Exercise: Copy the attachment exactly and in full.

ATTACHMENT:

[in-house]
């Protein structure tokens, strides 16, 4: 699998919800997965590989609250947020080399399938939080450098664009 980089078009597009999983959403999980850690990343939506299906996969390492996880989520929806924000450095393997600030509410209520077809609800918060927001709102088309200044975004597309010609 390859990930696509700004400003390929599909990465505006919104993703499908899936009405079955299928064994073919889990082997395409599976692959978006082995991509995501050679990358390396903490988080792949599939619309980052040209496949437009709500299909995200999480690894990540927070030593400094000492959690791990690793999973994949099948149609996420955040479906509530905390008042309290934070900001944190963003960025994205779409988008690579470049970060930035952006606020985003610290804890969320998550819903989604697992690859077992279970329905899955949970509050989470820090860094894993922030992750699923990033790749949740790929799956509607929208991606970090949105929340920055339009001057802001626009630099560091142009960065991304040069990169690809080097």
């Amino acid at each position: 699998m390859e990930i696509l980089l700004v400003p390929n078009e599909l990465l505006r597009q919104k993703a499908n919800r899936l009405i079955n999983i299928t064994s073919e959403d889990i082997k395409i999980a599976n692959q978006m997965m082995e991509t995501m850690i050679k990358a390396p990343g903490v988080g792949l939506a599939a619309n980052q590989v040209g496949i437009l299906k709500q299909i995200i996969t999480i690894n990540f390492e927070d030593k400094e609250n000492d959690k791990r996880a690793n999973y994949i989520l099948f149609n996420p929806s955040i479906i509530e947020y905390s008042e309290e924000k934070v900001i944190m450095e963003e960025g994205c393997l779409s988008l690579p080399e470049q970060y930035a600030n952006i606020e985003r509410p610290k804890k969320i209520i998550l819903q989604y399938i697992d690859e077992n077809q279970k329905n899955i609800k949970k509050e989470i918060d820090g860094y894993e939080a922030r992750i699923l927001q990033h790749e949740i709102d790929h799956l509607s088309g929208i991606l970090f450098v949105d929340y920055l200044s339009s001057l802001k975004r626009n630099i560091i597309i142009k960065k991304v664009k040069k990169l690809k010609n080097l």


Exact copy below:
[in-house]
């Protein structure tokens, strides 16, 4: 699998919800997965590989609250947020080399399938939080450098664009 980089078009597009999983959403999980850690990343939506299906996969390492996880989520929806924000450095393997600030509410209520077809609800918060927001709102088309200044975004597309010609 390859990930696509700004400003390929599909990465505006919104993703499908899936009405079955299928064994073919889990082997395409599976692959978006082995991509995501050679990358390396903490988080792949599939619309980052040209496949437009709500299909995200999480690894990540927070030593400094000492959690791990690793999973994949099948149609996420955040479906509530905390008042309290934070900001944190963003960025994205779409988008690579470049970060930035952006606020985003610290804890969320998550819903989604697992690859077992279970329905899955949970509050989470820090860094894993922030992750699923990033790749949740790929799956509607929208991606970090949105929340920055339009001057802001626009630099560091142009960065991304040069990169690809080097």
């Amino acid at each position: 699998m390859e990930i696509l980089l700004v400003p390929n078009e599909l990465l505006r597009q919104k993703a499908n919800r899936l009405i079955n999983i299928t064994s073919e959403d889990i082997k395409i999980a599976n692959q978006m997965m082995e991509t995501m850690i050679k990358a390396p990343g903490v988080g792949l939506a599939a619309n980052q590989v040209g496949i437009l299906k709500q299909i995200i996969t999480i690894n990540f390492e927070d030593k400094e609250n000492d959690k791990r996880a690793n999973y994949i989520l099948f149609n996420p929806s955040i479906i509530e947020y905390s008042e309290e924000k934070v900001i944190m450095e963003e960025g994205c393997l779409s988008l690579p080399e470049q970060y930035a600030n952006i606020e985003r509410p610290k804890k969320i209520i998550l819903q989604y399938i697992d690859e077992n077809q279970k329905n899955i609800k949970k509050e989470i918060d820090g860094y894993e939080a922030r992750i699923l927001q990033h790749e949740i709102d790929h799956l509607s088309g929208i991606l970090f450098v949105d929340y920055l200044s339009s001057l802001k975004r626009n630099i560091i597309i142009k960065k991304v664009k040069k990169l690809k010609n080097l």